We were not sure how to organize my stay in Germany. We desired that a sister from the community would stay with me during my treatment. My parents did not have enough room in their apartment and, besides, my father had suffered from a stroke four years ago and was confined to a wheelchair. In no way did I want to be a burden. So the Lord, in His mercy, opened new doors. A sister wrote to me: she was waiting for a US visa and consequently was obliged to stay in Europe indefinitely. She offered to stay with me during the time of my treatment. At the same time I was put in touch with a community of nuns who had their convent only 200 meters from the hospital. They were willing to put an apartment at our disposal for the entire time of the treatment, and all this free of charge.
Following the operation for the port implant and the arrival of my sister, we moved into our “new apartment”. I felt encouraged. The doctors’ aim was complete healing through chemotherapy and radiation therapy, without having to have a colostomy. One of my doctors even talked of a remarkable 95% chance of complete healing.
I, the Lord, am your healer.
- Ex. 15:26
The following Monday I started both chemotherapy and radiotherapy. I was surprised how good I felt. But a few days later I had my first crisis. I began to suffer from nausea. The more serious issue was that the cancerous ulceration had grown further and was beginning to swell with the first sessions of radiotherapy. I was threatened with a bowel obstruction. To avoid the worst, the doctor prescribed me with strong laxatives. It seemed that nothing worked. I remember that I was in bed, crying. I felt so helpless and abandoned. I asked my sister to pray for me. When she put her hand on my head and began to pray, I felt a deep heat invade my whole body. My crying became more intense, and I realized that my inner tension was melting. I felt the Lord’s comfort that filled my heart. The words from the Bible sounded in my soul: “I, the Lord, am your healer.” (Ex. 15:26) and “by his wounds we were healed” (Is. 53:5). Within a few minutes the intestinal blockage opened and I had an easy bowel movement, which thankfully remained the case for the duration of the treatment.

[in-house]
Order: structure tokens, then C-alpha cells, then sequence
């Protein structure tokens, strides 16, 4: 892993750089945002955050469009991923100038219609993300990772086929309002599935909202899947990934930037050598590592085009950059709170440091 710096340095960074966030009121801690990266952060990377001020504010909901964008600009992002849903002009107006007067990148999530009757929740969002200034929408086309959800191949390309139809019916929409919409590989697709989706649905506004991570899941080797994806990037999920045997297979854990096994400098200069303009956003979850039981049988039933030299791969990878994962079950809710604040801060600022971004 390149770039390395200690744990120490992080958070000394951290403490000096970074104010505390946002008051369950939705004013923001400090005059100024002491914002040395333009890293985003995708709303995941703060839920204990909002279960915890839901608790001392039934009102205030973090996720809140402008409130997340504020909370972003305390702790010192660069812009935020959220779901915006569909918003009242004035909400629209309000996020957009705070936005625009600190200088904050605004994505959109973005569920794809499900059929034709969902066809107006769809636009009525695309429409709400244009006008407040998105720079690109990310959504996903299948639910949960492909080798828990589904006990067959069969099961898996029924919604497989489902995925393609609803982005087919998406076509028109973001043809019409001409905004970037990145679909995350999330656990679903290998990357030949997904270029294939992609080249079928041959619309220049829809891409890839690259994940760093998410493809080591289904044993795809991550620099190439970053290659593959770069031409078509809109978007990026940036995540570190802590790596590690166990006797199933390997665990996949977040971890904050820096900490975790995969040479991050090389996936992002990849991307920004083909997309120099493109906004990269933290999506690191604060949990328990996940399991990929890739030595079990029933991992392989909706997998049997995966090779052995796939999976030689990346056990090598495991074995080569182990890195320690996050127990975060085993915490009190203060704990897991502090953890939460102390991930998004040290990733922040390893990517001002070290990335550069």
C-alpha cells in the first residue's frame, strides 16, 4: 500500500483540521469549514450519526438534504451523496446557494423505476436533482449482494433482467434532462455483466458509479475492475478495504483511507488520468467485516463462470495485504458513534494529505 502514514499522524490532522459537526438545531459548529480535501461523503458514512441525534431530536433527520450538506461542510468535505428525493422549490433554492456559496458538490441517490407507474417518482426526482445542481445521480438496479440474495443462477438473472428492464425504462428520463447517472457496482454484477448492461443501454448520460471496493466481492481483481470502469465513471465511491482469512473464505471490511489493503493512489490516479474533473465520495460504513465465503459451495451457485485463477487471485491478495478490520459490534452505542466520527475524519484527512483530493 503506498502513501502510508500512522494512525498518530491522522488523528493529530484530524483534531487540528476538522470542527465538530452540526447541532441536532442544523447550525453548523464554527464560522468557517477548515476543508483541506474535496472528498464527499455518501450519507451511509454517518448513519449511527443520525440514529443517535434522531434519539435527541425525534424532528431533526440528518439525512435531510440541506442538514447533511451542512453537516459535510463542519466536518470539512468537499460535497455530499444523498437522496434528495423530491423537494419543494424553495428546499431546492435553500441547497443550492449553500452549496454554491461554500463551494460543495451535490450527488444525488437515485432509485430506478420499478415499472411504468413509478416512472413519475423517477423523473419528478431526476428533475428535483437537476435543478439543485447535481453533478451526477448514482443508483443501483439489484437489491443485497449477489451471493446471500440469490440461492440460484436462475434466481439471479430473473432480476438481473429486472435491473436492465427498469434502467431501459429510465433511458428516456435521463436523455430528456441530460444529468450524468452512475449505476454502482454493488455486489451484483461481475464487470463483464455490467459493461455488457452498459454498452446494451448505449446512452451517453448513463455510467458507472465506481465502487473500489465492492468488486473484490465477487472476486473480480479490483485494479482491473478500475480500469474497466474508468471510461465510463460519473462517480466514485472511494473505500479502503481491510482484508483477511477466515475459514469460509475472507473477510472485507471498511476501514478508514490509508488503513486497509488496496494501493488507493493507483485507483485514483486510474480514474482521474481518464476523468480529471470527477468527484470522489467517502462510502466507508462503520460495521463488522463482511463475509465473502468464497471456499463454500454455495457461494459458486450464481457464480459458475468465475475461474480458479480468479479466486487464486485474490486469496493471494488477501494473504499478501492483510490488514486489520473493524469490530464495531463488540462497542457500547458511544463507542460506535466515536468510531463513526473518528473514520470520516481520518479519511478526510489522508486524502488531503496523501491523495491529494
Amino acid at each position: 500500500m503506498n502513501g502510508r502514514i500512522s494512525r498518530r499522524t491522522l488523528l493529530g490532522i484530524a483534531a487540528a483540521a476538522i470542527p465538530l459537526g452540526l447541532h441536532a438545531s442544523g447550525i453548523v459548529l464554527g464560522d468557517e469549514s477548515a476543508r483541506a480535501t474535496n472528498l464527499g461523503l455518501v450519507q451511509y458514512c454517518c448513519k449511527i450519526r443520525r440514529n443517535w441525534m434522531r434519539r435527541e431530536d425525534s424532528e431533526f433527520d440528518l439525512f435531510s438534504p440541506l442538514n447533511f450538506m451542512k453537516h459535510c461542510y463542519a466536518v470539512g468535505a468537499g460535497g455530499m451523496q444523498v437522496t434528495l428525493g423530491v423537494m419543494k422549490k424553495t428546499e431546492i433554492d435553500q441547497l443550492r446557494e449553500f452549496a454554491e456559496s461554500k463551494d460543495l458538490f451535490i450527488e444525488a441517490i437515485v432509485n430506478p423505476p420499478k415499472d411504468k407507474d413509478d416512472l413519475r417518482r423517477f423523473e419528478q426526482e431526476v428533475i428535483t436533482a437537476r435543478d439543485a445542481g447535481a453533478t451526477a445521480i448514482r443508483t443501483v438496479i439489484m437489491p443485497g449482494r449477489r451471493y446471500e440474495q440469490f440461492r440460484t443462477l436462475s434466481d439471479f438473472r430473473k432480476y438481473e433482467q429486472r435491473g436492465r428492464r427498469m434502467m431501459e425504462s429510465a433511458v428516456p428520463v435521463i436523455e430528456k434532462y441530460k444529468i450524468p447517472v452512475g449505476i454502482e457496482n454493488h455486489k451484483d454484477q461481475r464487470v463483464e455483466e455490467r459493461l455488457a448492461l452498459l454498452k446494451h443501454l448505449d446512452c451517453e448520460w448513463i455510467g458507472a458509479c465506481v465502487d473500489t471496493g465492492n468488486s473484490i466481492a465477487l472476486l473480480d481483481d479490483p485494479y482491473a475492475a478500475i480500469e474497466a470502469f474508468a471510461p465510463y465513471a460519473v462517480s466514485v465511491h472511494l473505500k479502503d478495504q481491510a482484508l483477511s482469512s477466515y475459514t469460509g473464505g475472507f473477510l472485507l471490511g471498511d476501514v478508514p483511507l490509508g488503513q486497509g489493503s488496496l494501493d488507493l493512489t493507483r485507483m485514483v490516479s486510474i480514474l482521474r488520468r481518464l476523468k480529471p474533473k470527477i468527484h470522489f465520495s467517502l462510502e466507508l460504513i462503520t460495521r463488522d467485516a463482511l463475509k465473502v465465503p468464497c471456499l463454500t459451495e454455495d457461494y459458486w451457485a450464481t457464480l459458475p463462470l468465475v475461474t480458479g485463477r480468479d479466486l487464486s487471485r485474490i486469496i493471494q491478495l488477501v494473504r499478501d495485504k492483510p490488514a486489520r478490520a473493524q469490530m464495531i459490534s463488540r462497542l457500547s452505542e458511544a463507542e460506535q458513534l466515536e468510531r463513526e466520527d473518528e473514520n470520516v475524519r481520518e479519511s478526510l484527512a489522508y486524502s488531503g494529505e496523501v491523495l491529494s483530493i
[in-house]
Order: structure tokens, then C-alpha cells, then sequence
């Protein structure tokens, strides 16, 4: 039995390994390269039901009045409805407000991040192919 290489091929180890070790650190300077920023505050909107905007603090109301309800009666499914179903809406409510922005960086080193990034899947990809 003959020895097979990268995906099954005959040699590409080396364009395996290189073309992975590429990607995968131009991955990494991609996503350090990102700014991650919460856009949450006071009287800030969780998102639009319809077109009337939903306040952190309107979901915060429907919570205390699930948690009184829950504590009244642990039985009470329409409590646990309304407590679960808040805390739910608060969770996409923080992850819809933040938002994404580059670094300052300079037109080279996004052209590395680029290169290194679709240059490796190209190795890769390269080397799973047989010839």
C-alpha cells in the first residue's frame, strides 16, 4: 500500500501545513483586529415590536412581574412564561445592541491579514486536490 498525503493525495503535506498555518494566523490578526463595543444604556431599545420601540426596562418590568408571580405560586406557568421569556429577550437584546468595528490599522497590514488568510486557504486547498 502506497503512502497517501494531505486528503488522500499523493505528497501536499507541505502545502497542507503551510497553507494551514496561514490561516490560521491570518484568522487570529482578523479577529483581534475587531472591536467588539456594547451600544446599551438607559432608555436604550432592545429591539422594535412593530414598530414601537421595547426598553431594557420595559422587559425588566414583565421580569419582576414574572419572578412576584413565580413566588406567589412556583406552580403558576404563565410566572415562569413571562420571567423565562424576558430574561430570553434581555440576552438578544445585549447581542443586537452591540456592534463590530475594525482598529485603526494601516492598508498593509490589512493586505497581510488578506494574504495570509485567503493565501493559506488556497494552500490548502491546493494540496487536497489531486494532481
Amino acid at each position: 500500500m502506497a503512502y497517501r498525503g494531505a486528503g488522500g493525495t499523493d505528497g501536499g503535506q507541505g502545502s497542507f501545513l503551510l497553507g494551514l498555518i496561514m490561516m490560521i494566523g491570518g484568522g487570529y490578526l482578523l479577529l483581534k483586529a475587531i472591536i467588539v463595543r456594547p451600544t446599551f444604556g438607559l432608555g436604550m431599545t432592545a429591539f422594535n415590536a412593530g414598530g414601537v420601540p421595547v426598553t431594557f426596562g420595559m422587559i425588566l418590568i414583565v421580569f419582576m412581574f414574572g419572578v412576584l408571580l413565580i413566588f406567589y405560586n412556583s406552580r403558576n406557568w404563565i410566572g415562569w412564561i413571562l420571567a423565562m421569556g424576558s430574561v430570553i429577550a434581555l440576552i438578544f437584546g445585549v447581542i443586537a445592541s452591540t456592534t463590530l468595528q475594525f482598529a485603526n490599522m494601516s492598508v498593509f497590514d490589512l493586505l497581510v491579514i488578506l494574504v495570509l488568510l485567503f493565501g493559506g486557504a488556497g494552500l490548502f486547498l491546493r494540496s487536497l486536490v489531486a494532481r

During the following weeks I lived through some difficult times that required patience and faith. The most difficult sentiment was that of helplessness, of not being able to control my own situation, combined with a real sense of abandonment. But the prayer of the community and of many friends supported me during the whole period of my illness.
I understand how the Lord used the disease to melt the hardness of my heart. I began to feel a deep sympathy for the people I met in the cancer ward: men and women of different ages, who were often much sicker than I was. I began to really appreciate the great gift of health, the gift of being able to enjoy good food and the tremendous grace of life. Every day I prayed, “Lord, let me live and be healthy”.
Today, four months later, I am cancer free. The cancer has gone. The Lord is merciful and has turned my mourning into dancing. He gave me good doctors and many brothers and sisters who were close to me and have supported me during the period of the disease with their love and their prayers.
I want to conclude this testimony with a word from the first letter of St. Peter, given to me by a sister at the beginning of the treatment: “The God of all grace who called you to his eternal glory through Christ Jesus will himself restore, confirm, strengthen, and establish you after you have suffered a little. To him be dominion forever. Amen.” (1 Pt. 5,10-11)